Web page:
Technically this game isn’t one of the hundreds of unplayed titles in my Steam library. I picked up Space Engineers three years ago and I dabbled with it a bit before losing interest. At the time I thought it was an interesting idea, but it was too unfinished to really enjoy. It was roughly equivalent to the early alpha builds of Minecraft. It was a fun little system for creative building, but it wasn’t really a proper game yet. There was no sense of progression, no story, no end goal, or anything else to make it more than a really strange set of Legos.
It’s still being regularly updated, and so I thought it was time to give the game a second look. I’ve now spent four days with Space Engineers, and I honestly have no idea what the developers are up to. It doesn’t really feel all that much different from what I remember in 2014.
In Space Engineers, you play as an astronaut. You can mine for resources, refine the raw ore, assemble machine parts, and use the parts to build terrestrial bases, orbital stations, ground vehicles, spaceships, and various other craft for defense and resource acquisition. Building and using these constructions is really cool and is the main source of fun with the game.
Based on what I’ve seen so far, I’ve been assuming the developers are aiming for something like Kerbal Space Program or Factorio where the player begins with very primitive tools and gradually works their way up through some sort of tech tree. Or maybe like Minecraft, where progression is more about stepping through a dependency chain to access the end-game toys. There’s a “survival mode” in the game, and based on that description I’m expecting something like these other games.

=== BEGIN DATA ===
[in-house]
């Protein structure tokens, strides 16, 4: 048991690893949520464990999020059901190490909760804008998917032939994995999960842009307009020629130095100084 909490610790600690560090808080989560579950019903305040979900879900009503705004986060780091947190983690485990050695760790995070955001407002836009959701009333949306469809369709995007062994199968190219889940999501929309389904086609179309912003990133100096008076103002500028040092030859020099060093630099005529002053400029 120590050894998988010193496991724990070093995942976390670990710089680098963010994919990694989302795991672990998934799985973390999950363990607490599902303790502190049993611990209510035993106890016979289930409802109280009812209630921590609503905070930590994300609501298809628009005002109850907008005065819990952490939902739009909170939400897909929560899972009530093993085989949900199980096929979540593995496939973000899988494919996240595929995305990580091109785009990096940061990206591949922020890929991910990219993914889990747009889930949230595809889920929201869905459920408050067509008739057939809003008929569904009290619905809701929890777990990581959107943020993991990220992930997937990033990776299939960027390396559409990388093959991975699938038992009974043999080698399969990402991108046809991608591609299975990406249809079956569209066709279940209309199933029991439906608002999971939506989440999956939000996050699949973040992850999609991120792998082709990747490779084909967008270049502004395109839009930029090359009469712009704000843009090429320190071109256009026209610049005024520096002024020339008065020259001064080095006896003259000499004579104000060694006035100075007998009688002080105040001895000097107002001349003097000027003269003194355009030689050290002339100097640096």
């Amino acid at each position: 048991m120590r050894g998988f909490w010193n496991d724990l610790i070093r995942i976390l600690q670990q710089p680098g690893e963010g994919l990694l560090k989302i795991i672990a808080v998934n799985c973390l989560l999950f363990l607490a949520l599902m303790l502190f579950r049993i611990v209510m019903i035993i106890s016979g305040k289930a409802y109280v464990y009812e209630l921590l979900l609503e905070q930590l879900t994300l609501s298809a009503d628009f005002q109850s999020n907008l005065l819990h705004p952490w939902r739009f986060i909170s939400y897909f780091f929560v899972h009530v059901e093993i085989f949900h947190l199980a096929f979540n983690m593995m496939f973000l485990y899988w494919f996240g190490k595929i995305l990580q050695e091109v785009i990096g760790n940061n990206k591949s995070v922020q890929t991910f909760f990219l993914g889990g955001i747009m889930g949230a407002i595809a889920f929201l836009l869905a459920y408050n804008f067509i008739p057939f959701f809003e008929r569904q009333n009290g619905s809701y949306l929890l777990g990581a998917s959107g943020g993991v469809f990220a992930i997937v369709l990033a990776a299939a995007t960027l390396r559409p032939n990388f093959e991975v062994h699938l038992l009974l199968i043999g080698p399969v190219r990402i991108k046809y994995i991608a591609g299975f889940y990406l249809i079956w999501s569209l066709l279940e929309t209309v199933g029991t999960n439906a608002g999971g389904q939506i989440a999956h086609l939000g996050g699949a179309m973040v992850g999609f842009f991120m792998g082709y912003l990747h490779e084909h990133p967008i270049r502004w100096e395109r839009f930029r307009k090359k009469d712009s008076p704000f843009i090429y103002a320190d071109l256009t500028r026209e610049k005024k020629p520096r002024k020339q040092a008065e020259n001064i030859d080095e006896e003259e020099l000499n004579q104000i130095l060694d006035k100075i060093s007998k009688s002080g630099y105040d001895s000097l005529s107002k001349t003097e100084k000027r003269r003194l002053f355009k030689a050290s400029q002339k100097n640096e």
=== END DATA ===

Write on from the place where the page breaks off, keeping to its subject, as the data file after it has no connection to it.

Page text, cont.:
Maybe that’s not their ultimate vision, but that’s the vibe I’m getting based on my time with the game and that’s the lens through which I’m judging it. If you want to tell me that Space Engineers is really all about ship-to-ship multiplayer combat and all the resource-gathering stuff is vestigial cruft from the early days of development, then fine. Maybe I’m playing the game wrong. Whatever. I played in the way that was most obvious to me and this is my reaction.
I tried to play in survival mode. I was kind of annoyed that every survival scenario began with you on an an already established base, since I wanted to “start from scratch” and work my way up to having a base. But instead the game always gives you a base, some ships, and all equipment. It’s like being dropped into the middle of a fully-stocked Minecraft fortress made by a stranger. What is there for me to do? Sure, I guess I can go off, find a free spot, and build my own stuff. But there’s nothing I need. If my only goal is to build creatively, then why wouldn’t I just play in creative mode where I can build freely? Right now survival mode is just an extraordinarily slow and cumbersome way to build.
The way the game is designed, you can’t have a progression from starting gear to full-fledged base. To make a simple cube – the most basic building block in the game – you need steel plates. To make steel plates you need an assembling machine. An assembling machine needs iron ingots from a refinery. Both devices need power, which requires either a reactor, or a solar panel and a battery. To build all of that stuff requires almost every resource in the game. It’s like a game of Minecraft where you can’t build yourself a shack until you’ve successfully harvested and processed iron, gold, coal, redstone, and diamond. But you can’t get that stuff unless you already have a working base! But if I already have a fully-stocked base then why am I trying to build a shack? It’s a game you can’t start playing until you’ve beaten it, so the developer starts you off in the end-game win state and then leaves it to you to figure out how to amuse yourself. Just… what?
The other problem is that in survival mode you’ve got inventory limits, and the inventory limits in this game are maddening. When you start a survival game you can choose if you want “Normal” inventory, a 3x expanded inventory, or the 10x expanded inventory. But Even with the inventory set to ten times the normal limit, I found myself making trips to the storage container several times a minute. It was like playing Minecraft with a three-slot inventory. It makes building very slow and awkward.